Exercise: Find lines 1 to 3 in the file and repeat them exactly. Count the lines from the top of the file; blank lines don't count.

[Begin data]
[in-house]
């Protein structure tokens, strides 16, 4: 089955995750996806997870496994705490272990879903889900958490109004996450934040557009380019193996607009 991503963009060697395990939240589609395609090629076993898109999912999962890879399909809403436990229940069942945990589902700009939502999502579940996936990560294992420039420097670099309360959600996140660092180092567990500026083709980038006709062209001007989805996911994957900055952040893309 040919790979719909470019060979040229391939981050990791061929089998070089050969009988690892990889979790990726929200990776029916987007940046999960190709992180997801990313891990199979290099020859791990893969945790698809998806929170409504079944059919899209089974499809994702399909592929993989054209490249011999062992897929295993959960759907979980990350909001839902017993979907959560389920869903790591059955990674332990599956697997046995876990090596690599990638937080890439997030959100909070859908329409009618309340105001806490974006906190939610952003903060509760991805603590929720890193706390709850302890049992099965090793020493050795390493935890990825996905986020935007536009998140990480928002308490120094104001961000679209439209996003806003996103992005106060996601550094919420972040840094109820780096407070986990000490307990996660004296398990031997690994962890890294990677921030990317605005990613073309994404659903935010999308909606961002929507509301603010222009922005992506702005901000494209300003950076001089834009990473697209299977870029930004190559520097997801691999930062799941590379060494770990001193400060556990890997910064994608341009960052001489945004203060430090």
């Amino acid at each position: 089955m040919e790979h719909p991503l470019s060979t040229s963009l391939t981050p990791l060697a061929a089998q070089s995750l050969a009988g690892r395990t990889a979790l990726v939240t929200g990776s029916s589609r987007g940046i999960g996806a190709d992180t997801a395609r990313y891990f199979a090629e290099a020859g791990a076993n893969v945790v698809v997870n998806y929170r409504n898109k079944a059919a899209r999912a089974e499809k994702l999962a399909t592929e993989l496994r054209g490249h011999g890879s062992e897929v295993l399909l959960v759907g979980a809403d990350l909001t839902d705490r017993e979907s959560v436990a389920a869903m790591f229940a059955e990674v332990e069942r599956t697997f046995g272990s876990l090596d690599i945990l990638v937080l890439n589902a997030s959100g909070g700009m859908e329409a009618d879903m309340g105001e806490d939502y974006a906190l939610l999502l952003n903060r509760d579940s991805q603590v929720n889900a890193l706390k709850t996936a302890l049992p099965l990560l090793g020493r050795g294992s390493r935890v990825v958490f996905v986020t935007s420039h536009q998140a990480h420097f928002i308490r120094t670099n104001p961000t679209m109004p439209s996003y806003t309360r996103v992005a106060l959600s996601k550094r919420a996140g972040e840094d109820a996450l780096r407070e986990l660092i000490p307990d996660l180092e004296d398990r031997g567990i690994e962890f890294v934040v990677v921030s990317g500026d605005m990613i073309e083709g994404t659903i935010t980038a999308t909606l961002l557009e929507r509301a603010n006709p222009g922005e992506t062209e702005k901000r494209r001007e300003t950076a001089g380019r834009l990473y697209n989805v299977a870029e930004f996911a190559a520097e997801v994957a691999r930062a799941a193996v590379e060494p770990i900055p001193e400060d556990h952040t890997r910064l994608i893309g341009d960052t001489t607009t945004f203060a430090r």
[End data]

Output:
[in-house]
């Protein structure tokens, strides 16, 4: 089955995750996806997870496994705490272990879903889900958490109004996450934040557009380019193996607009 991503963009060697395990939240589609395609090629076993898109999912999962890879399909809403436990229940069942945990589902700009939502999502579940996936990560294992420039420097670099309360959600996140660092180092567990500026083709980038006709062209001007989805996911994957900055952040893309 040919790979719909470019060979040229391939981050990791061929089998070089050969009988690892990889979790990726929200990776029916987007940046999960190709992180997801990313891990199979290099020859791990893969945790698809998806929170409504079944059919899209089974499809994702399909592929993989054209490249011999062992897929295993959960759907979980990350909001839902017993979907959560389920869903790591059955990674332990599956697997046995876990090596690599990638937080890439997030959100909070859908329409009618309340105001806490974006906190939610952003903060509760991805603590929720890193706390709850302890049992099965090793020493050795390493935890990825996905986020935007536009998140990480928002308490120094104001961000679209439209996003806003996103992005106060996601550094919420972040840094109820780096407070986990000490307990996660004296398990031997690994962890890294990677921030990317605005990613073309994404659903935010999308909606961002929507509301603010222009922005992506702005901000494209300003950076001089834009990473697209299977870029930004190559520097997801691999930062799941590379060494770990001193400060556990890997910064994608341009960052001489945004203060430090």
């Amino acid at each position: 089955m040919e790979h719909p991503l470019s060979t040229s963009l391939t981050p990791l060697a061929a089998q070089s995750l050969a009988g690892r395990t990889a979790l990726v939240t929200g990776s029916s589609r987007g940046i999960g996806a190709d992180t997801a395609r990313y891990f199979a090629e290099a020859g791990a076993n893969v945790v698809v997870n998806y929170r409504n898109k079944a059919a899209r999912a089974e499809k994702l999962a399909t592929e993989l496994r054209g490249h011999g890879s062992e897929v295993l399909l959960v759907g979980a809403d990350l909001t839902d705490r017993e979907s959560v436990a389920a869903m790591f229940a059955e990674v332990e069942r599956t697997f046995g272990s876990l090596d690599i945990l990638v937080l890439n589902a997030s959100g909070g700009m859908e329409a009618d879903m309340g105001e806490d939502y974006a906190l939610l999502l952003n903060r509760d579940s991805q603590v929720n889900a890193l706390k709850t996936a302890l049992p099965l990560l090793g020493r050795g294992s390493r935890v990825v958490f996905v986020t935007s420039h536009q998140a990480h420097f928002i308490r120094t670099n104001p961000t679209m109004p439209s996003y806003t309360r996103v992005a106060l959600s996601k550094r919420a996140g972040e840094d109820a996450l780096r407070e986990l660092i000490p307990d996660l180092e004296d398990r031997g567990i690994e962890f890294v934040v990677v921030s990317g500026d605005m990613i073309e083709g994404t659903i935010t980038a999308t909606l961002l557009e929507r509301a603010n006709p222009g922005e992506t062209e702005k901000r494209r001007e300003t950076a001089g380019r834009l990473y697209n989805v299977a870029e930004f996911a190559a520097e997801v994957a691999r930062a799941a193996v590379e060494p770990i900055p001193e400060d556990h952040t890997r910064l994608i893309g341009d960052t001489t607009t945004f203060a430090r």